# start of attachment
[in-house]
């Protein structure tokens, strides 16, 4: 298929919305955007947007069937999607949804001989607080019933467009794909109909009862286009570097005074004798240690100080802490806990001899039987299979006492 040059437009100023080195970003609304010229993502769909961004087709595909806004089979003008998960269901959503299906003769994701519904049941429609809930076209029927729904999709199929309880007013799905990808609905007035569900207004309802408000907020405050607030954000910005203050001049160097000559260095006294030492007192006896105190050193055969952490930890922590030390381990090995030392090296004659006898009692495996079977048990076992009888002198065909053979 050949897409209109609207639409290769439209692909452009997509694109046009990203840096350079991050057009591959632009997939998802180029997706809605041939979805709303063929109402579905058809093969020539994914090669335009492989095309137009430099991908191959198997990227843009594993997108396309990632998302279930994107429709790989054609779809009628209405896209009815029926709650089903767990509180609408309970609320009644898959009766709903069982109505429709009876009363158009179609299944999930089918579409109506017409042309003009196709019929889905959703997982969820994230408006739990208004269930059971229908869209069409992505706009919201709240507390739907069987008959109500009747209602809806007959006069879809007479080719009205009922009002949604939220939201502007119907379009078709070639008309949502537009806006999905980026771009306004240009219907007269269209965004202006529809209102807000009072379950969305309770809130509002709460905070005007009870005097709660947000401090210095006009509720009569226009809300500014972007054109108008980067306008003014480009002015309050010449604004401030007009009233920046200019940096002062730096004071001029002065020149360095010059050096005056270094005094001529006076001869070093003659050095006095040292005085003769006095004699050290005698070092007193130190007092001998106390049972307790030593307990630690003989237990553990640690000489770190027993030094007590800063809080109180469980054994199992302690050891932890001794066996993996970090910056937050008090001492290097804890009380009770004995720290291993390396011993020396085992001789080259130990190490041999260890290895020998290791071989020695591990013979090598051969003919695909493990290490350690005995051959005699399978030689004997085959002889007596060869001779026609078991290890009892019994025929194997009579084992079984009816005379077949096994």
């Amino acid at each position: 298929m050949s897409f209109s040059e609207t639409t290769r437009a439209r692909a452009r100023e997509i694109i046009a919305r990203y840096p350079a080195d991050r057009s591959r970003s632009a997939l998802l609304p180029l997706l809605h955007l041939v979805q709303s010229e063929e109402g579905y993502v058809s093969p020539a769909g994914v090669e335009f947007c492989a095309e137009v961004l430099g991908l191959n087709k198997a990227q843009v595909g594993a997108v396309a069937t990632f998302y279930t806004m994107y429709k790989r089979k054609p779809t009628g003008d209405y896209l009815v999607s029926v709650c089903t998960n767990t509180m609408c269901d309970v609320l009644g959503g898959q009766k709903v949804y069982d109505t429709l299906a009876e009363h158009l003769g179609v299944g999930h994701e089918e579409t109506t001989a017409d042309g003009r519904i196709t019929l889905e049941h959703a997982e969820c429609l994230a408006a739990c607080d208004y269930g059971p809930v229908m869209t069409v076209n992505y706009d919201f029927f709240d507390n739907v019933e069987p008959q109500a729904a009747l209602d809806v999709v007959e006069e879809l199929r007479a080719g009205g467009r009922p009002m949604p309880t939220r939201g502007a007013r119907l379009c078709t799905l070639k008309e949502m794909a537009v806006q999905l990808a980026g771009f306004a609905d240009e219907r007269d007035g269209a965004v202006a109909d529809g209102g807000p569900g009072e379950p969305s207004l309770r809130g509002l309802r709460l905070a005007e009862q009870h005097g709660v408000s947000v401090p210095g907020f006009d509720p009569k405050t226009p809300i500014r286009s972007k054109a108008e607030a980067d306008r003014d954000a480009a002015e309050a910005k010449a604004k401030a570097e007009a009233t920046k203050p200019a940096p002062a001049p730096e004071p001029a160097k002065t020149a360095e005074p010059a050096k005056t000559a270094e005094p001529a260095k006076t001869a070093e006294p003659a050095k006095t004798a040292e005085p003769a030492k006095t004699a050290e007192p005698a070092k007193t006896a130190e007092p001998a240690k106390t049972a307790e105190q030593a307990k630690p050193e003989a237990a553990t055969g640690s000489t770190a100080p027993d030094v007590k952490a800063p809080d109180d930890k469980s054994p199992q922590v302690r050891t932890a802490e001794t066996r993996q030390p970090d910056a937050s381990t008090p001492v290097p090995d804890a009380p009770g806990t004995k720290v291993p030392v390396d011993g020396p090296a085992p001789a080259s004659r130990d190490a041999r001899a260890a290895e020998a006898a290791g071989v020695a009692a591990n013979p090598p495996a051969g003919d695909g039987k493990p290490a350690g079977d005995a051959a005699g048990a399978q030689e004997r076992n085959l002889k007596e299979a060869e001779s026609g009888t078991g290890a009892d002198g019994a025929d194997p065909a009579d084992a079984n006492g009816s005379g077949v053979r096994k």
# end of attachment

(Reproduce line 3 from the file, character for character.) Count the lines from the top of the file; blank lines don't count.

């Amino acid at each position: 298929m050949s897409f209109s040059e609207t639409t290769r437009a439209r692909a452009r100023e997509i694109i046009a919305r990203y840096p350079a080195d991050r057009s591959r970003s632009a997939l998802l609304p180029l997706l809605h955007l041939v979805q709303s010229e063929e109402g579905y993502v058809s093969p020539a769909g994914v090669e335009f947007c492989a095309e137009v961004l430099g991908l191959n087709k198997a990227q843009v595909g594993a997108v396309a069937t990632f998302y279930t806004m994107y429709k790989r089979k054609p779809t009628g003008d209405y896209l009815v999607s029926v709650c089903t998960n767990t509180m609408c269901d309970v609320l009644g959503g898959q009766k709903v949804y069982d109505t429709l299906a009876e009363h158009l003769g179609v299944g999930h994701e089918e579409t109506t001989a017409d042309g003009r519904i196709t019929l889905e049941h959703a997982e969820c429609l994230a408006a739990c607080d208004y269930g059971p809930v229908m869209t069409v076209n992505y706009d919201f029927f709240d507390n739907v019933e069987p008959q109500a729904a009747l209602d809806v999709v007959e006069e879809l199929r007479a080719g009205g467009r009922p009002m949604p309880t939220r939201g502007a007013r119907l379009c078709t799905l070639k008309e949502m794909a537009v806006q999905l990808a980026g771009f306004a609905d240009e219907r007269d007035g269209a965004v202006a109909d529809g209102g807000p569900g009072e379950p969305s207004l309770r809130g509002l309802r709460l905070a005007e009862q009870h005097g709660v408000s947000v401090p210095g907020f006009d509720p009569k405050t226009p809300i500014r286009s972007k054109a108008e607030a980067d306008r003014d954000a480009a002015e309050a910005k010449a604004k401030a570097e007009a009233t920046k203050p200019a940096p002062a001049p730096e004071p001029a160097k002065t020149a360095e005074p010059a050096k005056t000559a270094e005094p001529a260095k006076t001869a070093e006294p003659a050095k006095t004798a040292e005085p003769a030492k006095t004699a050290e007192p005698a070092k007193t006896a130190e007092p001998a240690k106390t049972a307790e105190q030593a307990k630690p050193e003989a237990a553990t055969g640690s000489t770190a100080p027993d030094v007590k952490a800063p809080d109180d930890k469980s054994p199992q922590v302690r050891t932890a802490e001794t066996r993996q030390p970090d910056a937050s381990t008090p001492v290097p090995d804890a009380p009770g806990t004995k720290v291993p030392v390396d011993g020396p090296a085992p001789a080259s004659r130990d190490a041999r001899a260890a290895e020998a006898a290791g071989v020695a009692a591990n013979p090598p495996a051969g003919d695909g039987k493990p290490a350690g079977d005995a051959a005699g048990a399978q030689e004997r076992n085959l002889k007596e299979a060869e001779s026609g009888t078991g290890a009892d002198g019994a025929d194997p065909a009579d084992a079984n006492g009816s005379g077949v053979r096994k």